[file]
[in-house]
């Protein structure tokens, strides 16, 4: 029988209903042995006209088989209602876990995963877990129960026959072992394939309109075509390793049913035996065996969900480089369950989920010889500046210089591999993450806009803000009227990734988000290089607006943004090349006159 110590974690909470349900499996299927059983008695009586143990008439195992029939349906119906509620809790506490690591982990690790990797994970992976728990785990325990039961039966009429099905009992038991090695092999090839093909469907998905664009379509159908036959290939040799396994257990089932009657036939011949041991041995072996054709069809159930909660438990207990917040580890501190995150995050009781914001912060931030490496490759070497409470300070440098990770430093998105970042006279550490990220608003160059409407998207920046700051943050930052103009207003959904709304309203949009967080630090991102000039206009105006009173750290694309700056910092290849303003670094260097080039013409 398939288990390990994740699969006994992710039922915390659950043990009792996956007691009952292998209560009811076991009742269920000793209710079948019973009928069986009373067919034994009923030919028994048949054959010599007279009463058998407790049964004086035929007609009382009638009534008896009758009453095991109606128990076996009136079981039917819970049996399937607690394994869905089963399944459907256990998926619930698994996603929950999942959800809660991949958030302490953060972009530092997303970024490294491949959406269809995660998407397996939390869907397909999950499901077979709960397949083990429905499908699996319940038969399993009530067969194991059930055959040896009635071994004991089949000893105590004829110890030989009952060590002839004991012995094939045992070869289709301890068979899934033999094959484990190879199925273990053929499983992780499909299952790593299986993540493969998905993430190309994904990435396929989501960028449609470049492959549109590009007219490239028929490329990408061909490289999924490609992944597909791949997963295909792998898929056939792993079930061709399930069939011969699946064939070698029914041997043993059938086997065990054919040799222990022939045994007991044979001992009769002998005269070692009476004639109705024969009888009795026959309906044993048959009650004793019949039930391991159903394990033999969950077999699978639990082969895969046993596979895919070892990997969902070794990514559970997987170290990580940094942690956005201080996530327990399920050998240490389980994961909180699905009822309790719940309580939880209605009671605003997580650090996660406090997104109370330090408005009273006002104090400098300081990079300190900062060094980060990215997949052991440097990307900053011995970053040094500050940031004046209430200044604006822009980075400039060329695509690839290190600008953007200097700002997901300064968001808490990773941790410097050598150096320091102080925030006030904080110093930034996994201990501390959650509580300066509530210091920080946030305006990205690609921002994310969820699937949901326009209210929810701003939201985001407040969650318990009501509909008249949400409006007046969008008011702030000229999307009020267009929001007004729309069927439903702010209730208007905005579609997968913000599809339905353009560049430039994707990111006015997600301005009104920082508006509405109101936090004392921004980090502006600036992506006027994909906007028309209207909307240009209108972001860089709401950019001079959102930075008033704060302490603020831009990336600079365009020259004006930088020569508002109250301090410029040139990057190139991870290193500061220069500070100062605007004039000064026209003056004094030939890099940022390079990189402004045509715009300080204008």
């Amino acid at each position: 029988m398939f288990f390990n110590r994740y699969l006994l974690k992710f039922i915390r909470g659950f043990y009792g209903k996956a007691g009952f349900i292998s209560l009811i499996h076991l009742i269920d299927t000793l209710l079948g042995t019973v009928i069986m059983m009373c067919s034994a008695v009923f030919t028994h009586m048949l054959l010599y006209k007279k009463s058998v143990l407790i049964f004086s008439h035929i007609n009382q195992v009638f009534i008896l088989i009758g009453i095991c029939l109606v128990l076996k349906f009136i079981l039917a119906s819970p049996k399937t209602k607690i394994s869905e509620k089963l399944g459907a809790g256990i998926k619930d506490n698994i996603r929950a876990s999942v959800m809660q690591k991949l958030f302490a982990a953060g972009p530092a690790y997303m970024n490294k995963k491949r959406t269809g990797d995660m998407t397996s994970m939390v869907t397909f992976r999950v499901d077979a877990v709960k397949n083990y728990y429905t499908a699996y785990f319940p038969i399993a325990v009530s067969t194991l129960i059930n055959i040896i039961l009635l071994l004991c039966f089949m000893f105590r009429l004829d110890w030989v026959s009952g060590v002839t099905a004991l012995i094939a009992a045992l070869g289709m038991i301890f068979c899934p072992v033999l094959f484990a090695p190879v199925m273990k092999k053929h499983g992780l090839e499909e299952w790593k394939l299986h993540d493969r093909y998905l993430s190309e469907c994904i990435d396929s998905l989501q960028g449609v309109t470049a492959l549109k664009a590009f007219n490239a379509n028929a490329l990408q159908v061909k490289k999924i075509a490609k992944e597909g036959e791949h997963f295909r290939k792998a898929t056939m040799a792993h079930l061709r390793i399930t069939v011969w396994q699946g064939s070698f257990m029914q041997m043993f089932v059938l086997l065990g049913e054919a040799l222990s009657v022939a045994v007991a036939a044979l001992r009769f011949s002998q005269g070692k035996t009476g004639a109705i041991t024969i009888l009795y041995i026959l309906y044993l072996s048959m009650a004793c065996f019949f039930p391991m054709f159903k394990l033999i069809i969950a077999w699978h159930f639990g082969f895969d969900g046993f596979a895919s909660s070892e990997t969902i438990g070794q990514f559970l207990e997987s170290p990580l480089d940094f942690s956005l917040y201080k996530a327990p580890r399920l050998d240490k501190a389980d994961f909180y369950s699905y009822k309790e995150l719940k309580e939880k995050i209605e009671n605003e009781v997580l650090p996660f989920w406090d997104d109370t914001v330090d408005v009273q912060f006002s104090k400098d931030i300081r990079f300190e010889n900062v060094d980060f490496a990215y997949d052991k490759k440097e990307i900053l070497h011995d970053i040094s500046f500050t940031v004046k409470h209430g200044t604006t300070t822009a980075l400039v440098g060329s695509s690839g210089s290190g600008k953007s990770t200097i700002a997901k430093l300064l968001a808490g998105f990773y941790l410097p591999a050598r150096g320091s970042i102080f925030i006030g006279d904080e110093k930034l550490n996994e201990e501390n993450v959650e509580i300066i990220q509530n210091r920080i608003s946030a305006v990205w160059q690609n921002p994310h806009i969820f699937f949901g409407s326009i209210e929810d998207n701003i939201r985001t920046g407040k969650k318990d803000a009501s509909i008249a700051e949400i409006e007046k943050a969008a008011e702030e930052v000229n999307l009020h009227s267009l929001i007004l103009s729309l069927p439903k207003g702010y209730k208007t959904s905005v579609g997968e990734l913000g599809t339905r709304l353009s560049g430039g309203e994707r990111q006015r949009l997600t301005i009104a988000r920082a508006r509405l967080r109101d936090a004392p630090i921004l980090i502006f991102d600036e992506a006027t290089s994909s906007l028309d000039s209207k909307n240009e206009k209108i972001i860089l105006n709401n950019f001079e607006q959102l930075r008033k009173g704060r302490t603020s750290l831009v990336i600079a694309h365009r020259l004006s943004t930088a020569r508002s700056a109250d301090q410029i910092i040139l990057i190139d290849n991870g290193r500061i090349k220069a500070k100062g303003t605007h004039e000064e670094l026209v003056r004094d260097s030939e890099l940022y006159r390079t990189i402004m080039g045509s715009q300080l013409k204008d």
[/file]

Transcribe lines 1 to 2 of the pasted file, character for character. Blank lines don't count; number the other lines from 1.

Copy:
[in-house]
């Protein structure tokens, strides 16, 4: 029988209903042995006209088989209602876990995963877990129960026959072992394939309109075509390793049913035996065996969900480089369950989920010889500046210089591999993450806009803000009227990734988000290089607006943004090349006159 110590974690909470349900499996299927059983008695009586143990008439195992029939349906119906509620809790506490690591982990690790990797994970992976728990785990325990039961039966009429099905009992038991090695092999090839093909469907998905664009379509159908036959290939040799396994257990089932009657036939011949041991041995072996054709069809159930909660438990207990917040580890501190995150995050009781914001912060931030490496490759070497409470300070440098990770430093998105970042006279550490990220608003160059409407998207920046700051943050930052103009207003959904709304309203949009967080630090991102000039206009105006009173750290694309700056910092290849303003670094260097080039013409 398939288990390990994740699969006994992710039922915390659950043990009792996956007691009952292998209560009811076991009742269920000793209710079948019973009928069986009373067919034994009923030919028994048949054959010599007279009463058998407790049964004086035929007609009382009638009534008896009758009453095991109606128990076996009136079981039917819970049996399937607690394994869905089963399944459907256990998926619930698994996603929950999942959800809660991949958030302490953060972009530092997303970024490294491949959406269809995660998407397996939390869907397909999950499901077979709960397949083990429905499908699996319940038969399993009530067969194991059930055959040896009635071994004991089949000893105590004829110890030989009952060590002839004991012995094939045992070869289709301890068979899934033999094959484990190879199925273990053929499983992780499909299952790593299986993540493969998905993430190309994904990435396929989501960028449609470049492959549109590009007219490239028929490329990408061909490289999924490609992944597909791949997963295909792998898929056939792993079930061709399930069939011969699946064939070698029914041997043993059938086997065990054919040799222990022939045994007991044979001992009769002998005269070692009476004639109705024969009888009795026959309906044993048959009650004793019949039930391991159903394990033999969950077999699978639990082969895969046993596979895919070892990997969902070794990514559970997987170290990580940094942690956005201080996530327990399920050998240490389980994961909180699905009822309790719940309580939880209605009671605003997580650090996660406090997104109370330090408005009273006002104090400098300081990079300190900062060094980060990215997949052991440097990307900053011995970053040094500050940031004046209430200044604006822009980075400039060329695509690839290190600008953007200097700002997901300064968001808490990773941790410097050598150096320091102080925030006030904080110093930034996994201990501390959650509580300066509530210091920080946030305006990205690609921002994310969820699937949901326009209210929810701003939201985001407040969650318990009501509909008249949400409006007046969008008011702030000229999307009020267009929001007004729309069927439903702010209730208007905005579609997968913000599809339905353009560049430039994707990111006015997600301005009104920082508006509405109101936090004392921004980090502006600036992506006027994909906007028309209207909307240009209108972001860089709401950019001079959102930075008033704060302490603020831009990336600079365009020259004006930088020569508002109250301090410029040139990057190139991870290193500061220069500070100062605007004039000064026209003056004094030939890099940022390079990189402004045509715009300080204008």